The determination of Hg by cold-vapor atomic absorption (CVAA) was first proposed by Poluektov et. al. in 1963. In this method mercuric ions in an acidic solution are reduced to ground state mercury atoms by a reducing agent such as stannous chloride. The mercury atoms are then swept by an inert gas stream into a quartz absorption cell placed in the optical path of an atomic absorption instrument. In the past, this produced a transient atomic absorption signal with which the analyst attempted to obtain good accuracy and precision. Through automated analysis we are able to do this.
This technique assumes that your sample is in aqueous form and all mercury in solution is unbound and present as the mercuric ion. If this is not the case, please see ASTM D3223-02: Standard test method for total mercury in water or alternate digest plans that may be available.
The Center’s Teledyne Hydra II uses the CVAA technique so that low concentration mercury, high ppt to mid ppb range, in solution can be safely measured with minimal waste generated for disposal.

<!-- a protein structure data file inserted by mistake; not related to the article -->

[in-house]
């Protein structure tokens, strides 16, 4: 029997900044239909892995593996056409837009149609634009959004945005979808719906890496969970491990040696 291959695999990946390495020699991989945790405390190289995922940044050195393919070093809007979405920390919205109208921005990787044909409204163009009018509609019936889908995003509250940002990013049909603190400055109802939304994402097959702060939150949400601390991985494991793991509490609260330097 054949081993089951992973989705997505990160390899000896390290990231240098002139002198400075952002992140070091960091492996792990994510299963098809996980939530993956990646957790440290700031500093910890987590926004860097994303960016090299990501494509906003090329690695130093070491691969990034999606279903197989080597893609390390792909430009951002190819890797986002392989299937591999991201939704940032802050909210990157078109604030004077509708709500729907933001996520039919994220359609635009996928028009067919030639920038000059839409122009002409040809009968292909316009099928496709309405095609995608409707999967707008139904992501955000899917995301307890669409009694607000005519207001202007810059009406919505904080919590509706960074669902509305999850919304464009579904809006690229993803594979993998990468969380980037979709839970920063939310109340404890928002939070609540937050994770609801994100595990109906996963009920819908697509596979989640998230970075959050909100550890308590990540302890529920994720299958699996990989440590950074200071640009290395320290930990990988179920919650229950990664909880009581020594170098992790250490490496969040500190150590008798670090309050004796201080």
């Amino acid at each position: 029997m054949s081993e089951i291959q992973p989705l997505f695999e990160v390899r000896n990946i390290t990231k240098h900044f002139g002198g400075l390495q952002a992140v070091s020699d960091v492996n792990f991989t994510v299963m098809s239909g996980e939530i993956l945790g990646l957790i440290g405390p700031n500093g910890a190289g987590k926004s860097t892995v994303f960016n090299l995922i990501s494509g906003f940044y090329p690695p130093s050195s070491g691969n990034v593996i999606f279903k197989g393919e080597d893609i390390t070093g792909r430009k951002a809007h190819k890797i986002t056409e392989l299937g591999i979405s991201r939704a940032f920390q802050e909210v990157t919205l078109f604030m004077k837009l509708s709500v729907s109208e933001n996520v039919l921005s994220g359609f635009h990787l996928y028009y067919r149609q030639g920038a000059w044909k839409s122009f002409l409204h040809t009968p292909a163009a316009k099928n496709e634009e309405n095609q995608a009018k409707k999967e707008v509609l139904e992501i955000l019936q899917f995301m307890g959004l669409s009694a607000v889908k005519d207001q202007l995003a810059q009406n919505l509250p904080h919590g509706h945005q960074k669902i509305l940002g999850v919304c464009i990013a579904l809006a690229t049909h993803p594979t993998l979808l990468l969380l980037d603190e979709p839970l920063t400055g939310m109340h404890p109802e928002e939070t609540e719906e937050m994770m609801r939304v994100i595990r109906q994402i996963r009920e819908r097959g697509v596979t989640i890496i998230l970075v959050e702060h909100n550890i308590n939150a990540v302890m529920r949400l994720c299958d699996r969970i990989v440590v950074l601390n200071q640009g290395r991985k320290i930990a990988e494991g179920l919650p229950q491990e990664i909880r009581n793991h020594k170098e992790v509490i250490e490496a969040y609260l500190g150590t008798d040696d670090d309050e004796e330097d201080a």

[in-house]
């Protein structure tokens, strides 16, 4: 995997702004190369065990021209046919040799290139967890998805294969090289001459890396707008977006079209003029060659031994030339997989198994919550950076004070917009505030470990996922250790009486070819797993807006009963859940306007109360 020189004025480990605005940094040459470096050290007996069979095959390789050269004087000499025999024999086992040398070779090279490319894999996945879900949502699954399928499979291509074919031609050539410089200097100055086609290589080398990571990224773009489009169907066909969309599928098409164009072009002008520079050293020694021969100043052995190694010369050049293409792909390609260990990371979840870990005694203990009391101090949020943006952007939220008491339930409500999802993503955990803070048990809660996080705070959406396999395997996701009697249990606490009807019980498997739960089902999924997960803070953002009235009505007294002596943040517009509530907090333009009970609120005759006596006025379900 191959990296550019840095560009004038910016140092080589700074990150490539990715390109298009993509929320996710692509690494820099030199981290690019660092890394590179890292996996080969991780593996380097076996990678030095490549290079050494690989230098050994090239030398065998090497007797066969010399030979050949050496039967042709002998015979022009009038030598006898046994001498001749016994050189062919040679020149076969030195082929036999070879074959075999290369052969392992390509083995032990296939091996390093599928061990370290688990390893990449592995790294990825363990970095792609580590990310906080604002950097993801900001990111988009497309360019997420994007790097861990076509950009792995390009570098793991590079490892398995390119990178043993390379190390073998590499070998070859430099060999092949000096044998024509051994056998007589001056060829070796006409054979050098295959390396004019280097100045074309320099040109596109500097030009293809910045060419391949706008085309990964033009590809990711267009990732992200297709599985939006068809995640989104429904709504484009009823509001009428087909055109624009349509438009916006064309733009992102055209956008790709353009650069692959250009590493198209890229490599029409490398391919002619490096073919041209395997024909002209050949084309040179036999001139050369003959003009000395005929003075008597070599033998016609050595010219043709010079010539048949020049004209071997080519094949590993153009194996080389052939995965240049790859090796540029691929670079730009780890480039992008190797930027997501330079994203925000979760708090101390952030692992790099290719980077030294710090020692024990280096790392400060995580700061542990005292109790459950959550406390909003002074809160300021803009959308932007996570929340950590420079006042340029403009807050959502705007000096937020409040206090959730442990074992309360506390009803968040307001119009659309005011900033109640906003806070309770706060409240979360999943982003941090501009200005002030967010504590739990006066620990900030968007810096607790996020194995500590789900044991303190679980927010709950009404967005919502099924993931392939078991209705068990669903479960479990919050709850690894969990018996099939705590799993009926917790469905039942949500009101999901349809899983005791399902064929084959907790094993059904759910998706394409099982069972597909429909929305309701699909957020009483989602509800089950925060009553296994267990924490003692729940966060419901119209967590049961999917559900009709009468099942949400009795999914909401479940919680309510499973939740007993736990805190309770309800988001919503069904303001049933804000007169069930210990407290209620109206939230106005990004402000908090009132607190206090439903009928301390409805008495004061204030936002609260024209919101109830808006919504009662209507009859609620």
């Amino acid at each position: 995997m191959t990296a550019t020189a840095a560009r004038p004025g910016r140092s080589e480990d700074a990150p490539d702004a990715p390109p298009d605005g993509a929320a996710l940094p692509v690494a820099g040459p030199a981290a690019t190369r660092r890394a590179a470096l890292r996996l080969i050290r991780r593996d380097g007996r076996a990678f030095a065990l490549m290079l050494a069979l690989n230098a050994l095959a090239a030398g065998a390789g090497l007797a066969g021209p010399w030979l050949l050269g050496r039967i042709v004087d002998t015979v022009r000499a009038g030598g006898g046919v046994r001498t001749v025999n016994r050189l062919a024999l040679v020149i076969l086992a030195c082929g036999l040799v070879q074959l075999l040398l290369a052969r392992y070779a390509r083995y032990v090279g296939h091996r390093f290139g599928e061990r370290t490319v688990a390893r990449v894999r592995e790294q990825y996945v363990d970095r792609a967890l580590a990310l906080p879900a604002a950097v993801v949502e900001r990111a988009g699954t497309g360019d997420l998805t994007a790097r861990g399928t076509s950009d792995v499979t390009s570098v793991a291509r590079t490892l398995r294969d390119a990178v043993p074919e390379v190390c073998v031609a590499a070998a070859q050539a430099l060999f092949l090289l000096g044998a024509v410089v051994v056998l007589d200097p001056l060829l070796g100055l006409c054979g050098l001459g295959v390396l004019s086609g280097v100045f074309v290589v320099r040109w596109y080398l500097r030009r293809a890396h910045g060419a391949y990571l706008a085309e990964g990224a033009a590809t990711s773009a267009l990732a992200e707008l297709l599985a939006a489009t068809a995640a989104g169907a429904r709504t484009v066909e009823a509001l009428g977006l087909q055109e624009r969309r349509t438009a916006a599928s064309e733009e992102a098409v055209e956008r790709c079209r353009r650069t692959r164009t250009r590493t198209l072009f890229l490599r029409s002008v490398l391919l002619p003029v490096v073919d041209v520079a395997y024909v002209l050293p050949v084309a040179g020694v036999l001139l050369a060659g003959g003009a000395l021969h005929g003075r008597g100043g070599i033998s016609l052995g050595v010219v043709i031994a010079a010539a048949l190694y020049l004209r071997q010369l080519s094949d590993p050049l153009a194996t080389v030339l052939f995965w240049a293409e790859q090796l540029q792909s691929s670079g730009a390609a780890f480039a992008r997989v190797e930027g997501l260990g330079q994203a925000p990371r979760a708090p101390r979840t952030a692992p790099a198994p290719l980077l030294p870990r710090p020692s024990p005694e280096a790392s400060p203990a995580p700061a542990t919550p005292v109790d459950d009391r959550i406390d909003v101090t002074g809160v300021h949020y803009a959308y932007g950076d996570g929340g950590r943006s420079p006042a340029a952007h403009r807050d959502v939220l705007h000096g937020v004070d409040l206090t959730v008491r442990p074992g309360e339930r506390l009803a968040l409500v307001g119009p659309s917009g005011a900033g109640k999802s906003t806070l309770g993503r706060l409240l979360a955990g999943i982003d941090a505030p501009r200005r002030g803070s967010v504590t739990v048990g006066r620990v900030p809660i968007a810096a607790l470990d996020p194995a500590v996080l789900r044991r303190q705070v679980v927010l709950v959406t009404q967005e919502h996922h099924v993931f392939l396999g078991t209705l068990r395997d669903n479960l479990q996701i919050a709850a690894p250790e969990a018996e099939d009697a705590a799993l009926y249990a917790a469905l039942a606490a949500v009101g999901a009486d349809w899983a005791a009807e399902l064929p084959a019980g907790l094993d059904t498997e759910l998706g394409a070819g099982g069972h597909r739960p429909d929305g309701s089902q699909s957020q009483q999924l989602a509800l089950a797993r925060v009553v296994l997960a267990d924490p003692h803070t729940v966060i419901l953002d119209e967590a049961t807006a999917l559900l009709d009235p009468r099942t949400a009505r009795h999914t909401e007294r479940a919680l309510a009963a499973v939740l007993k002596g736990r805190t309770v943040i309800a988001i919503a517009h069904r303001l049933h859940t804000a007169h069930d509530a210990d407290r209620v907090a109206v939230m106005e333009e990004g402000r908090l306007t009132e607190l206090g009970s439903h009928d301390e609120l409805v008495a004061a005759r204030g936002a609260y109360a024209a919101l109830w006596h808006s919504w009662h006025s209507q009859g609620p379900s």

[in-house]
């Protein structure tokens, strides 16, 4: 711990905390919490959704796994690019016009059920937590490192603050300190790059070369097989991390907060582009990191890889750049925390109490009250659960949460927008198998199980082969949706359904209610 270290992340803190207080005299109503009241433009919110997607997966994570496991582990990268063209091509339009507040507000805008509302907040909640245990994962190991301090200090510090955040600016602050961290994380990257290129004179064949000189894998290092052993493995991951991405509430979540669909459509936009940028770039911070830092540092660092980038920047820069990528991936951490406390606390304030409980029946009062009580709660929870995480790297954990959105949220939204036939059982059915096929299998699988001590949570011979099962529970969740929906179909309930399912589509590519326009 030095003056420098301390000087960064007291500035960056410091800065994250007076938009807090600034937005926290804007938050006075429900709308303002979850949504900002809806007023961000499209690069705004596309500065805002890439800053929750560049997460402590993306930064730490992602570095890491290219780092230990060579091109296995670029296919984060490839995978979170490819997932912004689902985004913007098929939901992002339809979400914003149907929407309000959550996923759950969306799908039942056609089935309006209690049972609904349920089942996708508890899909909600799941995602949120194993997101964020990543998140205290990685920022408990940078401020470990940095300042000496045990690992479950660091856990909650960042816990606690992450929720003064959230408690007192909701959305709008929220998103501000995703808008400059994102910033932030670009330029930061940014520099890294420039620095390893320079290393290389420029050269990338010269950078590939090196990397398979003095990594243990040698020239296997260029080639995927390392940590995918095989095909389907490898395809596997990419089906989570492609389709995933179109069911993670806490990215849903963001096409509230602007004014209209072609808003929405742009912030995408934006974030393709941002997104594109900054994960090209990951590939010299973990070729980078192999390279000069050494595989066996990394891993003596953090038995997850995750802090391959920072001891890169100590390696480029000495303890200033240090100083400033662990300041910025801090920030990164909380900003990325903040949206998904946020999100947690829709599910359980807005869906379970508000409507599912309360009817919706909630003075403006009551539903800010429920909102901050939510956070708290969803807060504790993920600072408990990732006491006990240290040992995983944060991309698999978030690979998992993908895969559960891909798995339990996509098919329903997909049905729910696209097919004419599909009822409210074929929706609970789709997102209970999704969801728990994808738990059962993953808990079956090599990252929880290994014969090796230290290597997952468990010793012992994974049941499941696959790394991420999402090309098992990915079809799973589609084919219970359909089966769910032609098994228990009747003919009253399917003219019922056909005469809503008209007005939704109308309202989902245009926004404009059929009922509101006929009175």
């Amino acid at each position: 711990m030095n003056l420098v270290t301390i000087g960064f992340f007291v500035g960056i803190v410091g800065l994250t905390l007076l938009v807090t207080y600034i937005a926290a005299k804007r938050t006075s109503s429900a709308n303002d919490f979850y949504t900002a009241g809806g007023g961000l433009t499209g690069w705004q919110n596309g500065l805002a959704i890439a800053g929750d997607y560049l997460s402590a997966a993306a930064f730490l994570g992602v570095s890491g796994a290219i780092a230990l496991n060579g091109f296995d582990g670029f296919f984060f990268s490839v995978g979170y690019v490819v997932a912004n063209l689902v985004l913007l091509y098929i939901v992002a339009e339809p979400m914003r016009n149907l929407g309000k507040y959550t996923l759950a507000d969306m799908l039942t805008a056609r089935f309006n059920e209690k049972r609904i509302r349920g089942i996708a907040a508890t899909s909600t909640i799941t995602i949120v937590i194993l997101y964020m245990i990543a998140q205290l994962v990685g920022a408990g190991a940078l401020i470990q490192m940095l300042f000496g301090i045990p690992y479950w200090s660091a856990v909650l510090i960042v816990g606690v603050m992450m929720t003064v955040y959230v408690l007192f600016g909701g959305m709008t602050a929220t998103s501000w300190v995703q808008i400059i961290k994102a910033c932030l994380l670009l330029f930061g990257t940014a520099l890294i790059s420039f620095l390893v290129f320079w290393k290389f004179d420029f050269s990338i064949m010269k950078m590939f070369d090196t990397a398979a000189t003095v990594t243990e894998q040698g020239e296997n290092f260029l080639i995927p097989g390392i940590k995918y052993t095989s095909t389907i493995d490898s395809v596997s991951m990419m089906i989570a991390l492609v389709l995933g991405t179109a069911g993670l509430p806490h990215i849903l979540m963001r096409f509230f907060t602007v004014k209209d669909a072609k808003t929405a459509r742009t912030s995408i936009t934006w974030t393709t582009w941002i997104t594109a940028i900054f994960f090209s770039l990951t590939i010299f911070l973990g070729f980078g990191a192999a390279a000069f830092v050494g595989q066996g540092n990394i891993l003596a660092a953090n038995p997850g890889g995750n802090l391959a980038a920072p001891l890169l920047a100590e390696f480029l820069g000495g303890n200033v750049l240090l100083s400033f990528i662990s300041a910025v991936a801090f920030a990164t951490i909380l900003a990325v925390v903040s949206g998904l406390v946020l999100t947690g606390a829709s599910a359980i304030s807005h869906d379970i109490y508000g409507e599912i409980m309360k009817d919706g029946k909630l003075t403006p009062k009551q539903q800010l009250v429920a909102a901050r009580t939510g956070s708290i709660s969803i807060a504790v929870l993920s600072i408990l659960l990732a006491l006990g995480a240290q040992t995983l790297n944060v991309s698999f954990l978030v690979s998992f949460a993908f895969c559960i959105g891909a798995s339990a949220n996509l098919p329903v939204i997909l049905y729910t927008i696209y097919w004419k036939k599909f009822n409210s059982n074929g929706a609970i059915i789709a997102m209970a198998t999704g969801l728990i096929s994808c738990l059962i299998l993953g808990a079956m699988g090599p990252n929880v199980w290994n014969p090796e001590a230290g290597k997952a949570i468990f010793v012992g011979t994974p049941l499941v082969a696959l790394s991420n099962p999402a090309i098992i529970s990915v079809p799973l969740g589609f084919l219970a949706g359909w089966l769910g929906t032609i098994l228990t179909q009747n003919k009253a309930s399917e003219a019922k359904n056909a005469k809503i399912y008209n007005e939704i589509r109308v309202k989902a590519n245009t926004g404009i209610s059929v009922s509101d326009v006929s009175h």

This tool does have some hurdles to overcome, as do most mercury analysis systems. Common interferences:
- Interferences have been reported for waters containing sulfide, chloride, copper and tellurium.
- Organic compounds which have broad band UV absorbance (around 253.7 nm) are confirmed interferences. Contaminant (e.g. interferences) concentration levels difficult to define, so quality control procedures must be strictly followed.
- Volatile materials (e.g. chlorine) which absorb at 253.7 nm will cause a positive interference.
- Low level mercury sample preparation, digestion, and analysis may be subject to environmental contamination if performed in areas with ambient backgrounds where mercury was previously employed as an analytical reagent in analyses such as total Kjeldahl nitrogen (TKN) or chemical oxygen demand (COD).
This is another system that uses a proprietary sample vial. Part numbers and most recent cost can be obtained from CEST staff.